What Your Website Should Know About Windows 8

Windows 8
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Slowly but surely, Windows 8 is taking over the PC world. From the point of view of Internet marketing, how will Windows 8 impact how website visitors see and interact with your website? Here are four things you need to know.

1. So long, Flash.

Of the two default Internet browsers included in Windows 8, the touch-based browser will not support Flash. If your website still relies heavily on Flash animations, it will be bad news for your site when all the Microsoft users begin to adopt Windows 8. Furthermore, it's worth mentioning that Microsoft isn't the only company that's eschewing Flash. Steve Jobs hated Flash with a passion. His biographer Walter Isaacson quoted him as saying that Flash was "a spaghetti-ball piece of technology that has lousy performance and really bad security problems." Given that the new Windows 8 browser won't be supporting Flash, that mobile devices seem to be the future of the Internet and that Adobe killed off Mobile Flash in 2011 anyway, removing any remaining Flash animations from your site would probably be a wise idea.

2. Ignore the Bing hype, at least for now.

You know how sorry you feel for a friend who just can't admit that a certain relationship is really, truly over and keeps pouring his or her heart into it anyway? You should feel just as sorry for Microsoft and its marriage to Bing, the search engine that it designed to unseat rival Google. Bing has never taken off, but Microsoft hangs onto it despite all signs that it shouldn't. Microsoft is trying to revitalize Bing yet again by making it the default search engine in the default browser for Windows 8. It didn't work to move Bing into the top slot before; it's unlikely it will work now. When people tell you to start optimizing your website for Bing because it's going to be taking over the search marketplace any time now, just politely nod and smile. Then continue to optimize for Google.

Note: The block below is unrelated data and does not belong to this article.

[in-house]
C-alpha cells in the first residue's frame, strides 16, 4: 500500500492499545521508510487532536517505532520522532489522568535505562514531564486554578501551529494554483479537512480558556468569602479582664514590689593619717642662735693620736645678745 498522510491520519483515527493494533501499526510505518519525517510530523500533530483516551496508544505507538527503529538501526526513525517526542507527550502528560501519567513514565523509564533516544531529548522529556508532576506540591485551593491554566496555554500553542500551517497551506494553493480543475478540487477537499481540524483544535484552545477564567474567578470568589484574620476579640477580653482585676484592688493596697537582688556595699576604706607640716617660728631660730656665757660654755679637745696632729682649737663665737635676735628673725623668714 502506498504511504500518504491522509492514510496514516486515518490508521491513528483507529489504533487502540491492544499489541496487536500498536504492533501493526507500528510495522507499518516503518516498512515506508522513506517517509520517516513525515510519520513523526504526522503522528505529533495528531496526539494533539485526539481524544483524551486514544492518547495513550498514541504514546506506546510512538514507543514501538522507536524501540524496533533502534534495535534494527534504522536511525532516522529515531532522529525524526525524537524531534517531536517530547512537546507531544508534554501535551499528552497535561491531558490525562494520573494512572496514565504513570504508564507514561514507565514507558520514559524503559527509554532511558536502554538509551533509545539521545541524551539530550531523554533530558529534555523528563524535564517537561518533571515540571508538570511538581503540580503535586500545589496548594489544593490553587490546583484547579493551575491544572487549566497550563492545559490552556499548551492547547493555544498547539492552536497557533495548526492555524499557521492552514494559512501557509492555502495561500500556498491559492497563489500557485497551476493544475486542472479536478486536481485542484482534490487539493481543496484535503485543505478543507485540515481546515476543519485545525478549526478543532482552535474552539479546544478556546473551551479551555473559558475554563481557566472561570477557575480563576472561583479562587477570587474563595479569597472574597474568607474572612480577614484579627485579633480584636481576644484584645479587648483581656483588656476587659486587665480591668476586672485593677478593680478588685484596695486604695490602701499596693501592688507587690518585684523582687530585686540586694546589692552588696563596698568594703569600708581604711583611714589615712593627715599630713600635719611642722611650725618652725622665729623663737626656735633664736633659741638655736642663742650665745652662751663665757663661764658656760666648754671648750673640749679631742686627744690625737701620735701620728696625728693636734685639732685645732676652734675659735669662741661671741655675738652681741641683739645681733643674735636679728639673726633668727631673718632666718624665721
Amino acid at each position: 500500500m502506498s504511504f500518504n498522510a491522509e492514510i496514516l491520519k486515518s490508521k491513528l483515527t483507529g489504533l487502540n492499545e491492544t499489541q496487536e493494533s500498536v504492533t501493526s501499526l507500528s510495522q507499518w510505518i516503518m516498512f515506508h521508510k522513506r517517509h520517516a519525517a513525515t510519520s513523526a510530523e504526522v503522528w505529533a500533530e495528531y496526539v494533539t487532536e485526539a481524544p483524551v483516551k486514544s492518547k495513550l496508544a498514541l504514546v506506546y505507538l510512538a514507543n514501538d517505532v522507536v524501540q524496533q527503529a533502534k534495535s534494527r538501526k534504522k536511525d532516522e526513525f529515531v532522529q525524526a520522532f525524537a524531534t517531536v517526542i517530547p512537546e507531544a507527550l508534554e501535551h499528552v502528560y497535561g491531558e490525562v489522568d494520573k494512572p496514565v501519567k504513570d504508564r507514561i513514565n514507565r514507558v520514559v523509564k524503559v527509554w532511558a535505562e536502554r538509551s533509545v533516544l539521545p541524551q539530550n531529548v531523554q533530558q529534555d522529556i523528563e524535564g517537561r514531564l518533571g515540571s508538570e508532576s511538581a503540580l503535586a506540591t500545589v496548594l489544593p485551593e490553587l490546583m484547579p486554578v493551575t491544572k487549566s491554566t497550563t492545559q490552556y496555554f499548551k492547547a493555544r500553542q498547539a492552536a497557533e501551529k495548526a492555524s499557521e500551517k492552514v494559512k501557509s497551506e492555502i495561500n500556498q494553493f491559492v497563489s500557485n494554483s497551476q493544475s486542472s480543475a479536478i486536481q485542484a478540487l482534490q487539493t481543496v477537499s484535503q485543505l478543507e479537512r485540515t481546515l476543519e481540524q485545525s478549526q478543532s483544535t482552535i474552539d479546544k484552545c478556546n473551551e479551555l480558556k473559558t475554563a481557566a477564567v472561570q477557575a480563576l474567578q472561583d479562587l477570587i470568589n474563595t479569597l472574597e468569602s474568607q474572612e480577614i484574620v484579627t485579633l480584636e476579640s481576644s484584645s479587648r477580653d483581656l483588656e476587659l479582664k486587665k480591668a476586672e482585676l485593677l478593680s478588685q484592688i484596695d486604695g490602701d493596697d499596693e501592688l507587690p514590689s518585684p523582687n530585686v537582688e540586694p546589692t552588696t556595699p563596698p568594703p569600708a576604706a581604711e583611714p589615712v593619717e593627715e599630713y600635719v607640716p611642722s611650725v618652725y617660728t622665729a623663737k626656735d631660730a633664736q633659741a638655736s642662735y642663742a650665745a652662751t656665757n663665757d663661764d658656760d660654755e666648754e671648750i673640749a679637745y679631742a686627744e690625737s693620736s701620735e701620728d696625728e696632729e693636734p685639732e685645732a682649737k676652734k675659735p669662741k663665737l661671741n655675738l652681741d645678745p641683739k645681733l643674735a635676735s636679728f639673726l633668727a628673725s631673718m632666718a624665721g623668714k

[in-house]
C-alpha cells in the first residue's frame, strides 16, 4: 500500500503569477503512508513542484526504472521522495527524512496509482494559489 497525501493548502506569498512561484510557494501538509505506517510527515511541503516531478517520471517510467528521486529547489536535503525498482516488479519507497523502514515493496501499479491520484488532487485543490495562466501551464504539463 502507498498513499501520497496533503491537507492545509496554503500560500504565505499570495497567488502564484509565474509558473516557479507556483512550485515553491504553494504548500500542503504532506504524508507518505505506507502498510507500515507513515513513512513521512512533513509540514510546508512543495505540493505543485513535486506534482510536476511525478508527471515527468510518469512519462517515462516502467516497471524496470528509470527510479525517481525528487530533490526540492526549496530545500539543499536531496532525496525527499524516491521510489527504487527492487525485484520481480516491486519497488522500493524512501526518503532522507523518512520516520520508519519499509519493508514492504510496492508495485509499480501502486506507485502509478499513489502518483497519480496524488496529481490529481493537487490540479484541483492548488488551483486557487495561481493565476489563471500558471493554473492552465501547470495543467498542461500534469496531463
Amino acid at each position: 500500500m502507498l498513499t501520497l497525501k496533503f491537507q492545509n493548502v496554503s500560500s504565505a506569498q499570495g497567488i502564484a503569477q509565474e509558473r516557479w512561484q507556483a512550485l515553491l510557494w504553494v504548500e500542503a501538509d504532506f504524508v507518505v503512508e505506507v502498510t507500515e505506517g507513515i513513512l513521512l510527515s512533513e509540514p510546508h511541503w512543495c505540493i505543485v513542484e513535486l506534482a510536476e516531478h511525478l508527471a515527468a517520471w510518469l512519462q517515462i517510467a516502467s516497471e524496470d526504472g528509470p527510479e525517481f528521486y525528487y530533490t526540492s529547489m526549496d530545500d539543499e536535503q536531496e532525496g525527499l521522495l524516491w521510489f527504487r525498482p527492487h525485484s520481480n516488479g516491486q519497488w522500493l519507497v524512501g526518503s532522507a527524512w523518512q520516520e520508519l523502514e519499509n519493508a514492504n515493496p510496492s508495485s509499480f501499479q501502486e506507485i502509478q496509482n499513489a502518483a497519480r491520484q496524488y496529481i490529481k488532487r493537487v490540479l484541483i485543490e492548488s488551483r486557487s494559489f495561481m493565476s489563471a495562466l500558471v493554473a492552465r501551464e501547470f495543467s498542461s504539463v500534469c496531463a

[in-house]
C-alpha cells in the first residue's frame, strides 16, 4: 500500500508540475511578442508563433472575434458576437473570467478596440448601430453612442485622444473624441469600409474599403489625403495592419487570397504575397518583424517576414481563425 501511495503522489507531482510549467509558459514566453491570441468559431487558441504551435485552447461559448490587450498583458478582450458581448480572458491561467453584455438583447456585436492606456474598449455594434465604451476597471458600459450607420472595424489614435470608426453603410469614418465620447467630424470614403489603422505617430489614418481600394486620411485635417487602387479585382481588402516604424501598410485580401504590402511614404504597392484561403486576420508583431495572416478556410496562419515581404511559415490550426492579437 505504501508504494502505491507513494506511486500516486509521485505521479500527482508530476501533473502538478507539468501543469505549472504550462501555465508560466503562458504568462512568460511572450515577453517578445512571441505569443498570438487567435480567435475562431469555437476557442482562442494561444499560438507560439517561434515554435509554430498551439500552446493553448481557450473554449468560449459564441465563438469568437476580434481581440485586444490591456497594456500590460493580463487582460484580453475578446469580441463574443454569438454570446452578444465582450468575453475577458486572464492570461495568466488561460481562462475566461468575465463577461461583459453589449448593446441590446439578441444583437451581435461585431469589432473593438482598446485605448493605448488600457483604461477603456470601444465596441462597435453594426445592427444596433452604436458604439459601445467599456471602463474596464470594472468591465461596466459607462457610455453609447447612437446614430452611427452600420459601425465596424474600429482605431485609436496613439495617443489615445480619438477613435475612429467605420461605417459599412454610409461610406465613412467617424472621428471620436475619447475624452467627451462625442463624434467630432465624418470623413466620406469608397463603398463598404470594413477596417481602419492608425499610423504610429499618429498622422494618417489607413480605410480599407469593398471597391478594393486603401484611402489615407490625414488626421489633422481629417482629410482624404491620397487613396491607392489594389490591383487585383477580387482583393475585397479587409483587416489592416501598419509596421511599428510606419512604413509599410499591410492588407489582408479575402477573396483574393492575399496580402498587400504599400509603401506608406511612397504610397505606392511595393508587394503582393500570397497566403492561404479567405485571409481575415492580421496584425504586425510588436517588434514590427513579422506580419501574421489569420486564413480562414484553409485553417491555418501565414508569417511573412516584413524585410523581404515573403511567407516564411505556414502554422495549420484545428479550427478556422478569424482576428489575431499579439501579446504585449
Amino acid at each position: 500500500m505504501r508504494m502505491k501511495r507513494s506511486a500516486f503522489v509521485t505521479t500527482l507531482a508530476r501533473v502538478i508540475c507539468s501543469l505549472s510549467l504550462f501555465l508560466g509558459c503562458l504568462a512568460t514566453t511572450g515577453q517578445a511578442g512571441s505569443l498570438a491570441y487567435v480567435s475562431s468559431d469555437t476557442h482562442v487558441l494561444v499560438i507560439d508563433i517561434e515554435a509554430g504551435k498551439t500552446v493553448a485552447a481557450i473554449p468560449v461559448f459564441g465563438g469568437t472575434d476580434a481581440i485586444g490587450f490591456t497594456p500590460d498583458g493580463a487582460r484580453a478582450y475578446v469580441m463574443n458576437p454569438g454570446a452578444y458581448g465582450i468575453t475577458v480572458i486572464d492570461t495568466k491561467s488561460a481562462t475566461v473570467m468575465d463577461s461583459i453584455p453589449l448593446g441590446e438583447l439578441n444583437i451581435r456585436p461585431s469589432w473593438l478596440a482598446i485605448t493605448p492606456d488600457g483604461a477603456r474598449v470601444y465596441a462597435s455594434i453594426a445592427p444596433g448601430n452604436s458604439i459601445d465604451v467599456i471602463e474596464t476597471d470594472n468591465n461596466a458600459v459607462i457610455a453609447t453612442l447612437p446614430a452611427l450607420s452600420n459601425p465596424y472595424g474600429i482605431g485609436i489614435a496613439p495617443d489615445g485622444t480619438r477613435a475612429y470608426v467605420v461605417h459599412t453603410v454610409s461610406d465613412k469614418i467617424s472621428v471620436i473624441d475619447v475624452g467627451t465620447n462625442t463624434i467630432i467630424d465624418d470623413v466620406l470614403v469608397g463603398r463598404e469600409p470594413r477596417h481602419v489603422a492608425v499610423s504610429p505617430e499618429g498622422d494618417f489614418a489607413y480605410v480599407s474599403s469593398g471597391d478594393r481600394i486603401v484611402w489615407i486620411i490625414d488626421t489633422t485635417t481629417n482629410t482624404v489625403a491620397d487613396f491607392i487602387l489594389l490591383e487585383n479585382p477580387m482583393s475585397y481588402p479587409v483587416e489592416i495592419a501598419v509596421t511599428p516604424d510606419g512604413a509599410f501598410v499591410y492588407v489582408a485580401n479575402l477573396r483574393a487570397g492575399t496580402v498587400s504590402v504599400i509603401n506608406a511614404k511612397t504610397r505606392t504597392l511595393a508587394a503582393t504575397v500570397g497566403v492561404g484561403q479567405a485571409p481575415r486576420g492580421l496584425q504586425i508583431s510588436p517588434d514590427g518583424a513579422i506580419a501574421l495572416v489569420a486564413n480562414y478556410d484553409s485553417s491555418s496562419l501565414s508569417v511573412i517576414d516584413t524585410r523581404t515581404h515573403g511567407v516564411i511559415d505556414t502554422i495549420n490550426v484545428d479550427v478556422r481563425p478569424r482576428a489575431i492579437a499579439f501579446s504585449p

3. Move away from exclusive WebKit-centric design.

Other than dumping Flash once and for all, the other major web design issue that the new IE 10 brings up is compatibility with WebKit sites. When your site's CSS includes the -webkit prefix, you might find that it doesn't display properly in IE 10. Microsoft has published a guide for developers to make sites compatible with both WebKit browsers like Chrome and IE 10. If you didn't code your website yourself but are using a WordPress-type template, test out your site on IE 10 to find out if your template has any IE 10 compatibility issues.

4. Prepare for an app-based world.

If you spend much time browsing on mobile devices, you already know that many of your favorite sites suggest that you download the app for their site instead of using your web browser. Android apps are common; iOS apps are even more common. The next App Store that will be opening on a device near you is the Windows Store. If you haven't already done so, consider investing into app versions of your site or services that will be more convenient for your users. Just as "Do you have a website?" was the question of the mid-1990s, "Do you have an app?" will be the question of the next five to 10 years. Do you have your own thoughts about how web developers and designers should be adapting to Windows 8 and IE 10? Share them in the comments section below.

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